A common complaint
about public school funding is that large financial gaps exist between school
districts. These charges are partly rooted in historical fact: For most of the
20th century, the majority of America’s school revenues came from local property
taxes. In many states, including Michigan, large disparities between districts’
local property values and methods of assessing taxes led to substantial funding
variations between urban, rural and suburban districts. With the growth of the
suburbs, particularly in the latter half of the century, suburban districts
could often raise more local revenue per pupil than rural and urban districts.
The view that large disparities exist between urban,
rural and suburban school districts was most notably popularized by the work of
author Jonathon Kozol, who primarily blamed a lack of resources for the
struggles of urban schools. In his book “Savage Inequalities: Children in
America’s Schools,” Kozol argues that unfair tax distribution systems led to
enormous educational inequalities between urban and suburban districts. His work has been required reading
in education and social science schools in American universities for years, and
it is heavily cited in popular literature.
Even before Kozol’s book was published, many state
governments had begun a process of centralizing school funding by increasing
the use of state taxes in financing public schools. This increased reliance on
state taxes provided a means for reducing the school district funding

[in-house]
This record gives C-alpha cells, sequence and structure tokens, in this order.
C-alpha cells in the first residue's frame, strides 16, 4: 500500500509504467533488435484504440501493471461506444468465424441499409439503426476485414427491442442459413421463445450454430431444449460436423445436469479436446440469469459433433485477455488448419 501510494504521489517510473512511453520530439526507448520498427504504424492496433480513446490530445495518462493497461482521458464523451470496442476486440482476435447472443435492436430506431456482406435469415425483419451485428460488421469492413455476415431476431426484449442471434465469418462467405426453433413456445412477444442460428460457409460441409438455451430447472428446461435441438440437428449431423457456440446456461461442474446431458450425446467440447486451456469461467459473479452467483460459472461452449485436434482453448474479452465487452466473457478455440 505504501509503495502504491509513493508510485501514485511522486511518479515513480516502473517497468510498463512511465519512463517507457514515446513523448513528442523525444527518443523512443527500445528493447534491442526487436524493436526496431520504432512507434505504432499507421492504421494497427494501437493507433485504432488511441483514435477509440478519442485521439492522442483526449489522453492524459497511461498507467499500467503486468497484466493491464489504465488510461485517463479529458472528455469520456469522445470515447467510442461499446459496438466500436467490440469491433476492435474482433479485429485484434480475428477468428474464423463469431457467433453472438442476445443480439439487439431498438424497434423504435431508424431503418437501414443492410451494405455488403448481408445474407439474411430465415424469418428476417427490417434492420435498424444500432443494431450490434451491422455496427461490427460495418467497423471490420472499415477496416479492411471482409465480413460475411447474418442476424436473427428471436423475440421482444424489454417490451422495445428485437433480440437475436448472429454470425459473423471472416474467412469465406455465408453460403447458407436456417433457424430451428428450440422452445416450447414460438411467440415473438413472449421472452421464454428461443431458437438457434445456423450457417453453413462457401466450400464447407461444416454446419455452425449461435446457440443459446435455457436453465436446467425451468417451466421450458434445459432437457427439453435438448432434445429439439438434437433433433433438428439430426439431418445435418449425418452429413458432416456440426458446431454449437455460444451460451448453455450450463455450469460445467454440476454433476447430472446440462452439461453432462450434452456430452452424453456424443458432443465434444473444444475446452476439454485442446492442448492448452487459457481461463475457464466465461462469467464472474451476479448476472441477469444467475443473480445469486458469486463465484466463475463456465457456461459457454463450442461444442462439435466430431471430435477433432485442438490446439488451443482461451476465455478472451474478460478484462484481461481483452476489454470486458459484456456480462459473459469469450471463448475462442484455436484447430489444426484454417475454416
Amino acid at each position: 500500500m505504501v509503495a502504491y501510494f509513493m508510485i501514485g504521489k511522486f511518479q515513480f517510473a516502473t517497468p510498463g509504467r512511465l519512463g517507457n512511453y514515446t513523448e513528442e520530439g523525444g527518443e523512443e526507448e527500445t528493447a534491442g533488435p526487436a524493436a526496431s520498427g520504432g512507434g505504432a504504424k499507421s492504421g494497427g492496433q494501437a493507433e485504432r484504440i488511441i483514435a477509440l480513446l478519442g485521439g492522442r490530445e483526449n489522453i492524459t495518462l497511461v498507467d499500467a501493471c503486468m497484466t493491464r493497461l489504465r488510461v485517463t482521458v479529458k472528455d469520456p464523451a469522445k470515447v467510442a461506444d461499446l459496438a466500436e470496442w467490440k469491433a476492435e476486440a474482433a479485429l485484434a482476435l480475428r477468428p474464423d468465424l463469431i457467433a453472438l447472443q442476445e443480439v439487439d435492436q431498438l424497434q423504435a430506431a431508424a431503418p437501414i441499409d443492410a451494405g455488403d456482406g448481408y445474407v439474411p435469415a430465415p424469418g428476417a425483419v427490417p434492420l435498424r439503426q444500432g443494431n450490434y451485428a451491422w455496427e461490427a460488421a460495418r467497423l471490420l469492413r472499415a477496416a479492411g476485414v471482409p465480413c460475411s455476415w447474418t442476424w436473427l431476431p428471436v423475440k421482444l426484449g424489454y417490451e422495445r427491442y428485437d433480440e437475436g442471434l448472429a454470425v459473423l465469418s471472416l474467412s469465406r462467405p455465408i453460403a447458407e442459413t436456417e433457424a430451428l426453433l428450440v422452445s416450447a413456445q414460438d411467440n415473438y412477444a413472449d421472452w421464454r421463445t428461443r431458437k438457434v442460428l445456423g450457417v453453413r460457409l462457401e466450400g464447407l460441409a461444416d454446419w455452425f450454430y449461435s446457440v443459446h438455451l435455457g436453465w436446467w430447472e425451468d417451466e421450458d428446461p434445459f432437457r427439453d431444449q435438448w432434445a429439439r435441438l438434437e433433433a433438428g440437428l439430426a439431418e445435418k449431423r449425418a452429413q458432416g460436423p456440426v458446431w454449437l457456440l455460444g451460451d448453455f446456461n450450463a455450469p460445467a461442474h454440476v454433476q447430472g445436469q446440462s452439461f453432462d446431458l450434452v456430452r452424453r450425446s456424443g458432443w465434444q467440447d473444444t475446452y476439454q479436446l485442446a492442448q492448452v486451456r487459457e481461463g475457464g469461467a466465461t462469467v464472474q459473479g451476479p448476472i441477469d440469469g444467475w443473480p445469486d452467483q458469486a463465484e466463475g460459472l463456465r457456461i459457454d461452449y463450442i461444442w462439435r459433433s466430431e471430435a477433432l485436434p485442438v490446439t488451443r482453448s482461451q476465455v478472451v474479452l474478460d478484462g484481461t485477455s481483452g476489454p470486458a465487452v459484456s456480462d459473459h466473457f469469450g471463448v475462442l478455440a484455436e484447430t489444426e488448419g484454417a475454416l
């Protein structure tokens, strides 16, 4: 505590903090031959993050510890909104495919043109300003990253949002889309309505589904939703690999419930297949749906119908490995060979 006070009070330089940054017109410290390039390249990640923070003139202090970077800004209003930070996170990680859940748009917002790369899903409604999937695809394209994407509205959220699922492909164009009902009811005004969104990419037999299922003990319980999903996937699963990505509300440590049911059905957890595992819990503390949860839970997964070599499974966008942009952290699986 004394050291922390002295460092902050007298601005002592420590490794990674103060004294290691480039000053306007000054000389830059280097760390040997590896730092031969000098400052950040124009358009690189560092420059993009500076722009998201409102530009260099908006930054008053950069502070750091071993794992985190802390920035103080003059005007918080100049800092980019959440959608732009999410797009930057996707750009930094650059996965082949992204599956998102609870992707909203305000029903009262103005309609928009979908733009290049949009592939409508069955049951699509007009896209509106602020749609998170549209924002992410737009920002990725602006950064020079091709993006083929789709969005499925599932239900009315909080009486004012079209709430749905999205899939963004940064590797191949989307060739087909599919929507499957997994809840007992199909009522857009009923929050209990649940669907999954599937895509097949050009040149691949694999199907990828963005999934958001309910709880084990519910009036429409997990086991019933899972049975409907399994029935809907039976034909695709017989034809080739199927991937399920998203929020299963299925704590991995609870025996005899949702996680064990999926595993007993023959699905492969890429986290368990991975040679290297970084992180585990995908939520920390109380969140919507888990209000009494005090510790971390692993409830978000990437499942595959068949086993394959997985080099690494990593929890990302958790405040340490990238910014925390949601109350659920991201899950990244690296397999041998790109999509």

disparities that had arisen because of differences in districts’ ability to
generate local property tax revenues. Michigan’s Proposal A,
passed by the state’s voters in 1994, was a notable example of the shift toward
increased state funding and equalization of school district revenues.
Additionally, the federal government’s role in funding
local school districts has grown dramatically over the past two decades.
Federal revenue per student more than doubled in inflation-adjusted terms from
1988 to 2007. A significant component of
this federal money involves supplemental funding for children from low-income
families, and this funding has tended to direct additional revenue to
inner-city and rural school districts.
The following report compares the revenue streams and
spending patterns of urban, suburban, town and rural school districts in
Michigan. The analysis is meant to provide context for public education
spending discussions; it is not meant to provide answers about the “correct”
levels of spending and revenue.
The findings should be of interest to school officials,
education researchers, education reporters and state residents monitoring the
funding of the state’s public education system. The results should also provide
a helpful perspective to state officials whenever they discuss changes to
Michigan’s school funding model or to regulations of school district
 Jonathon Kozol, Savage Inequalities:
Children in America’s Schools (New York: Harper Perennial, 1992).
 Marcus A. Winters, “Savage Exaggerations,” Education
Next 6, no. 2 (2006): 71-72
http://educationnext.org/savage-exaggerations/ (accessed Feb. 18, 2011).
 James Guthrie and Arthur Peng, “The Phony
Funding Crisis,” Education Next 10, no. 1 (2010)
http://educationnext.org/the-phony-funding-crisis/ (accessed Oct. 7, 2010).
 “Table 172: Revenues for Public Elementary and
Secondary Schools, by Source of Funds: Selected Years, 1919-20 through
2006-07,” in Digest of Education Statistics (Washington, D.C.: National
Center for Education Statistics, 2009), http://nces.ed.gov/programs/digest/d09/tables/dt09_172.asp (accessed Feb. 23, 2011).